E-cigarette use is associated with a self-reported diagnosis of prediabetes in never cigarette smokers: Results from the behavioral risk factor surveillance system survey

Nkiruka C. Atuegwu, Mario F. Perez, Cheryl Oncken, Erin L. Mead, Narinder Maheshwari, Eric M. Mortensen

Research output: Contribution to journalArticle

Abstract

Background: The use of e-cigarettes is increasing in the US but there is still a paucity of research on the metabolic effects of e-cigarette use. The goal of this work was to determine the association between e-cigarette use and self-reported prediabetes in adult never cigarette smokers. Method: The 2017 cross sectional Behavioral Risk Factor Surveillance System (BRFSS) survey data was used for the analysis. Current e-cigarette users reported daily or someday use of e-cigarettes and former e-cigarette users reported no current use of e-cigarettes. Participants who reported a history of diabetes, gestational prediabetes/ diabetes were excluded. Odds ratios were calculated to determine the association between e-cigarette use and self-reported prediabetes in never cigarette smokers after adjusting for potential confounders. Results: There were a total of 154,404 participants that met the inclusion criteria. Of those participants, there were 143,952 never, 1339 current and 7625 former e-cigarette users. Current e-cigarette users had an increased odds of reporting a diagnosis of prediabetes 1.97 (95% CI 1.25–3.10) compared to never e-cigarette users. After stratifying by gender, men and women had an increased odds ratio of reporting a diagnosis of prediabetes 2.36 (95% CI 1.26–4.40) and 1.88 (95% CI 1.00–3.53) respectively when compared to never e-cigarette users. There was no association between former e-cigarette use and a self-reported diagnosis of prediabetes. Conclusion: Our findings show that e-cigarette use may be associated with self-reported prediabetes. Further evaluation is needed in prospective studies.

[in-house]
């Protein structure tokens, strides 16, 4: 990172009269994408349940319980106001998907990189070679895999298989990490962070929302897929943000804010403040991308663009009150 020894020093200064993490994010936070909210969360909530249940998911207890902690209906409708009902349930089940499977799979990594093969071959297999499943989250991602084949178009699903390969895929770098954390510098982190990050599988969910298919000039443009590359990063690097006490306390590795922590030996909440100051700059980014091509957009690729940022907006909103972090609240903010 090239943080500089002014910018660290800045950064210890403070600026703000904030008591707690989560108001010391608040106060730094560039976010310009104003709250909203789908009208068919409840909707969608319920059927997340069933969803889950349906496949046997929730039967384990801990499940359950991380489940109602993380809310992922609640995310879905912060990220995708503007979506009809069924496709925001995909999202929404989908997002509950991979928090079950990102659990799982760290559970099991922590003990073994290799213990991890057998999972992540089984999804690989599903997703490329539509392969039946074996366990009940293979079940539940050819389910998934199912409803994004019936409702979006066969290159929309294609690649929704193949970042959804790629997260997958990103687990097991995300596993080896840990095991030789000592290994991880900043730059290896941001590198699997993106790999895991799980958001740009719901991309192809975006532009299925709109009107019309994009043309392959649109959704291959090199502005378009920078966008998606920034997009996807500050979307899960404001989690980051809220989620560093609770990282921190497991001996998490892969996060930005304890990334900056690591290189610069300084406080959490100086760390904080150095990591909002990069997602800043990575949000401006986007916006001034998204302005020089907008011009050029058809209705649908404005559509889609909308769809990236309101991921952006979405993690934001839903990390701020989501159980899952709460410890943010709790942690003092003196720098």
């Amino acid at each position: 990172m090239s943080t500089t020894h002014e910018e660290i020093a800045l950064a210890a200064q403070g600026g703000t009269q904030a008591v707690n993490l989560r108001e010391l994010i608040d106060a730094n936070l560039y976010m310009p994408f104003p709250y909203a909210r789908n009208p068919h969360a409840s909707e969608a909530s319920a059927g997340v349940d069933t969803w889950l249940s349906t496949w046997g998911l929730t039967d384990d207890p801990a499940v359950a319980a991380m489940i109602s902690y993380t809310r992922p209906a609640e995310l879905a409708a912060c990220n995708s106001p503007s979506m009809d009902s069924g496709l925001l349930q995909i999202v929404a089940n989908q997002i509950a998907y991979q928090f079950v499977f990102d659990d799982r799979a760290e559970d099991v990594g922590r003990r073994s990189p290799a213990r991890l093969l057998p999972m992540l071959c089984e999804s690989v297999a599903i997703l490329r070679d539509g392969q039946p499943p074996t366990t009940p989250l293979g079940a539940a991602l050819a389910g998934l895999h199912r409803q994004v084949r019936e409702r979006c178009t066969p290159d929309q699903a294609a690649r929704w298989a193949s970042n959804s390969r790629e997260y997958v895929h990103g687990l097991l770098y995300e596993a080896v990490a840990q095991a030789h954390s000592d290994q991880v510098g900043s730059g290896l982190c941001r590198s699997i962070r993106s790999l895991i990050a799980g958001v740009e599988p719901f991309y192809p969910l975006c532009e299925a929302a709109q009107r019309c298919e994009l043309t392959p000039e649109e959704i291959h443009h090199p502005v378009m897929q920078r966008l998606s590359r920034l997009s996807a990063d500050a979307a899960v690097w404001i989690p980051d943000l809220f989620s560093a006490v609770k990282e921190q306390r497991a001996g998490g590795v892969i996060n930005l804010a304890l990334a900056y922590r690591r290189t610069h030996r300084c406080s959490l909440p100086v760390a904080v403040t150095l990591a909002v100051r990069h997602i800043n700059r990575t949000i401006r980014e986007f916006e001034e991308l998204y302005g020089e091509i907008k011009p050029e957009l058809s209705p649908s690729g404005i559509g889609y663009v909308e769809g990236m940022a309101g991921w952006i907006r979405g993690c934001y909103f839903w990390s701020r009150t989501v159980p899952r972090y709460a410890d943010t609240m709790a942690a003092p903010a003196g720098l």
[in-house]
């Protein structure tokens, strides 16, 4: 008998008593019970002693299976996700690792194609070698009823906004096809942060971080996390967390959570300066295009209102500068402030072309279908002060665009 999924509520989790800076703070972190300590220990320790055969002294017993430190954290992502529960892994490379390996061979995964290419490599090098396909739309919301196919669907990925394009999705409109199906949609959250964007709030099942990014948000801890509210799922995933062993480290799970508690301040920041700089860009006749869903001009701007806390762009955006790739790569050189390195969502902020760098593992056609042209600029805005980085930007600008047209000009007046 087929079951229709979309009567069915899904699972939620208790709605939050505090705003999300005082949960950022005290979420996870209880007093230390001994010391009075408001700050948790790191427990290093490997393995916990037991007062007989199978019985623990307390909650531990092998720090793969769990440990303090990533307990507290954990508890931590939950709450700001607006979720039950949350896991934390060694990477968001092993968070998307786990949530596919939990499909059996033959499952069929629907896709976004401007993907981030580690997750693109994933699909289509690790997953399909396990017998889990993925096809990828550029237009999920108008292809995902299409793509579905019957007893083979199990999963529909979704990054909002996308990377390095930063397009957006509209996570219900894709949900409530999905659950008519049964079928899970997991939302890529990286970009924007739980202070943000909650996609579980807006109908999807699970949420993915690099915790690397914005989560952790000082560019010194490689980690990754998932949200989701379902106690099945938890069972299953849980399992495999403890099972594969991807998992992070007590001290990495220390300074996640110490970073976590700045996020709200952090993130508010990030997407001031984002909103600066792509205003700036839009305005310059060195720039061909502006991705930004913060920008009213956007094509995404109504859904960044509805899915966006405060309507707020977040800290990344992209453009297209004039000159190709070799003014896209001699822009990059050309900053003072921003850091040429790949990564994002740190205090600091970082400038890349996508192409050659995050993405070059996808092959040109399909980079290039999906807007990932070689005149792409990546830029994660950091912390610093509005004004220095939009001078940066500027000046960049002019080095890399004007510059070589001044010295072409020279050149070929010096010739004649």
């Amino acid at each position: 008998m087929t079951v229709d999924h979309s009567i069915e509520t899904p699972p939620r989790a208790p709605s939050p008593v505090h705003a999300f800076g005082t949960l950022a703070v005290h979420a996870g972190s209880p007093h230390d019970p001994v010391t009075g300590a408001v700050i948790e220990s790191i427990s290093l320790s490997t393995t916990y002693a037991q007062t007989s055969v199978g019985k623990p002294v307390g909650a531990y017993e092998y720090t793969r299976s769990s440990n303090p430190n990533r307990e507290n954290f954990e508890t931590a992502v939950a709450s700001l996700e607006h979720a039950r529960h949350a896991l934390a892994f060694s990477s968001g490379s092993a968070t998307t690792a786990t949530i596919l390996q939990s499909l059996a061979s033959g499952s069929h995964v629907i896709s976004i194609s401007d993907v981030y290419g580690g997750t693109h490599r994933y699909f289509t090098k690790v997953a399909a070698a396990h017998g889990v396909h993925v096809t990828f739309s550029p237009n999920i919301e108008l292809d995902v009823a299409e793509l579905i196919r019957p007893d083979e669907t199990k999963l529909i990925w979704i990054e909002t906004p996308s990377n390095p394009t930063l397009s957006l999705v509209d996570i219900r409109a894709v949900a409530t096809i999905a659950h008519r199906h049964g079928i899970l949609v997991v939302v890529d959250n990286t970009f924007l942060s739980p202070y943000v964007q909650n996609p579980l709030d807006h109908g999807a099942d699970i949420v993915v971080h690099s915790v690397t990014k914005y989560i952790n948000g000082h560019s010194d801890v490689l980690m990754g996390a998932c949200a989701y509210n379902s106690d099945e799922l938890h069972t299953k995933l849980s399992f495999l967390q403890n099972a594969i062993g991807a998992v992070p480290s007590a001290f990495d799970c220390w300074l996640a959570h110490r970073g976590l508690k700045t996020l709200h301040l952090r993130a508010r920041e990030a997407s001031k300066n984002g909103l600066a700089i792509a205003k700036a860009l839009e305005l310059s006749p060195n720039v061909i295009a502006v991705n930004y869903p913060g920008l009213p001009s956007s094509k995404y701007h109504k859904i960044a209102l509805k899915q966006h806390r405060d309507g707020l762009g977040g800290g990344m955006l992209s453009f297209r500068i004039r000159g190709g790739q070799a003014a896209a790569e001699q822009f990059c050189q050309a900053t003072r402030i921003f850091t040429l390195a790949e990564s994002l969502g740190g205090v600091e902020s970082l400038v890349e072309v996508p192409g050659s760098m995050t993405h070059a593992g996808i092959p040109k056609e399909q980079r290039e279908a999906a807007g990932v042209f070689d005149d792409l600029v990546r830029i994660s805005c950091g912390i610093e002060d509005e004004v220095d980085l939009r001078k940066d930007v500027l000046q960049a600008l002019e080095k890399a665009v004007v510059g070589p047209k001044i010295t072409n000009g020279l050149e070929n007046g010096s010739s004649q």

Original languageEnglish (US)
Article number107692
JournalDrug and Alcohol Dependence
Volume205
DOIs
StatePublished - Dec 1 2019

Fingerprint

Behavioral Risk Factor Surveillance System
Prediabetic State
Tobacco Products
Surveys and Questionnaires
Electronic Cigarettes
Medical problems
Odds Ratio
Gestational Diabetes

Keywords

  • E-cigarette
  • Electronic nicotine delivery systems
  • Prediabetes

ASJC Scopus subject areas

  • Toxicology
  • Pharmacology
  • Psychiatry and Mental health
  • Pharmacology (medical)

Cite this

E-cigarette use is associated with a self-reported diagnosis of prediabetes in never cigarette smokers : Results from the behavioral risk factor surveillance system survey. / Atuegwu, Nkiruka C.; Perez, Mario F.; Oncken, Cheryl; Mead, Erin L.; Maheshwari, Narinder; Mortensen, Eric M.

In: Drug and Alcohol Dependence, Vol. 205, 107692, 01.12.2019.

Research output: Contribution to journalArticle